Photo: Brooke Palmer/Warner Bros.

In addition to smashing box-office records for horror and again demonstrating that R-rated films can be wildly profitable no matter how many times studio execs join hands in prayer and murmur “four quadrant appeal,” Andy Muschietti’s adaptation of Stephen King’s It also bears the necessary hallmarks of a heavily pared-down narrative. Compared to its source material—which is a goddamn doorstop of a tome at 1,138 pages—the two hours and 15 minutes of running time for Chapter One is a slim story, indeed.

Which is why Muschietti is already making noises about trying to get some meatier character development for Mike Hanlon, one of the more underutilized kids in the film. Aside from a brief early scene in his grandfather’s farm, Mike isn’t given much to do individually, so the director has plans to add a layer of darkness to his character in the back half of the story.

(Mild spoilers follow, for a new version of the tale that will presumably wind up on the big screen in 2019.)

In an interview with Entertainment Weekly, it’s revealed that Mike Hanlon won’t just be the watchman keeping an eye on Derry in subsequent years. In the book, Mike stays behind while all the other Losers move far away from the sinister town, taking a job as a librarian and becoming an expert on Derry and its history. Muschietti wants something more for the character, though not in a good way. “My idea of Mike in the second movie is quite darker from the book. I want to make his character the one pivotal character who brings them all together, but staying in Derry took a toll with him. I want him to be a junkie actually. A librarian junkie. When the second movie starts, he’s a wreck.”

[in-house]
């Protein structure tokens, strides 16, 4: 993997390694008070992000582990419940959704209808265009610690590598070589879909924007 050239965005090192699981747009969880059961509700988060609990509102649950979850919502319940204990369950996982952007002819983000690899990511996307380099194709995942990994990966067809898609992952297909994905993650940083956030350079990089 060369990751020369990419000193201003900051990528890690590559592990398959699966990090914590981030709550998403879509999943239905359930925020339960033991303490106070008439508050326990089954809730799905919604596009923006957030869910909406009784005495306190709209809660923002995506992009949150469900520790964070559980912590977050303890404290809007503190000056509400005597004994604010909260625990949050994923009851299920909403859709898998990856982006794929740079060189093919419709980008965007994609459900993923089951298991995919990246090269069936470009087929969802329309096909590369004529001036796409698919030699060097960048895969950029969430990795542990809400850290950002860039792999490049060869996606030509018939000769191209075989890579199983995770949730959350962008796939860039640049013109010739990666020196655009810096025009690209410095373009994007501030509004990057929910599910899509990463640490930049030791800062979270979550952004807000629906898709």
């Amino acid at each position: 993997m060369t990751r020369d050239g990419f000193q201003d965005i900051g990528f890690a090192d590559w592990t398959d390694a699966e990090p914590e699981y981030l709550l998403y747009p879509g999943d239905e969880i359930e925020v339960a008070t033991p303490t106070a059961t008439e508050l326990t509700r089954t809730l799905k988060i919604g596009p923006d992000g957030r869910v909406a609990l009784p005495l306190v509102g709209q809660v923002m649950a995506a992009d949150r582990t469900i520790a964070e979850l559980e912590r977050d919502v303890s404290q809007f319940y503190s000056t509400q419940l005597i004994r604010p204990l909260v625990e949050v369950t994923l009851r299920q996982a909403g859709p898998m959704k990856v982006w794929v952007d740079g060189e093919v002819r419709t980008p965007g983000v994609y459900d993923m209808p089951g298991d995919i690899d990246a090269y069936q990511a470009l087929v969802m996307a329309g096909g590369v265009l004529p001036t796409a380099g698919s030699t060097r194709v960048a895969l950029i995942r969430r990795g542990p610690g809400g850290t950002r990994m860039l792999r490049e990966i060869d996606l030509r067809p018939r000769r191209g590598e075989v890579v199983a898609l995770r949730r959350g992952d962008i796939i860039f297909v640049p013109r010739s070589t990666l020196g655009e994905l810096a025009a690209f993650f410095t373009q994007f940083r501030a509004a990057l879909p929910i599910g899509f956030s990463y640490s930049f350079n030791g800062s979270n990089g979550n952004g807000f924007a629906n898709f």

The director sees this as a way to bring more agency to Mike Hanlon in the intervening decades, rather than just an unremarkable stint keeping an eye out for Pennywise’s return. “He’s not just the collector of knowledge of what Pennywise has been doing in Derry. He will bear the role of trying to figure out how to defeat him. The only way he can do that is to take drugs and alter his mind.” This references a scene in the book, when the kids undergo a Native American ritual that helps them learn how to defeat the creature. (Muschietti also wants to include flashbacks in Chapter 2, meaning they’d better start production soon, as all those kids are presumably hitting some major adolescent growth spurts.)

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Honestly, this would all be a welcome addition of depth to a character that got short shrift in the first film. As an essay in Mic explains, Mike Hanlon from It has one of the most compelling and remarkable backstories of any black character in modern horror, a history defined by racial violence and struggle. And the film adaptation not only flattens it out, it even takes away one of his key traits—the smart and searching historian—and hands it off to Ben. Here’s hoping Muschietti’s plan for Chapter 2 brings the richness back to this fascinating character.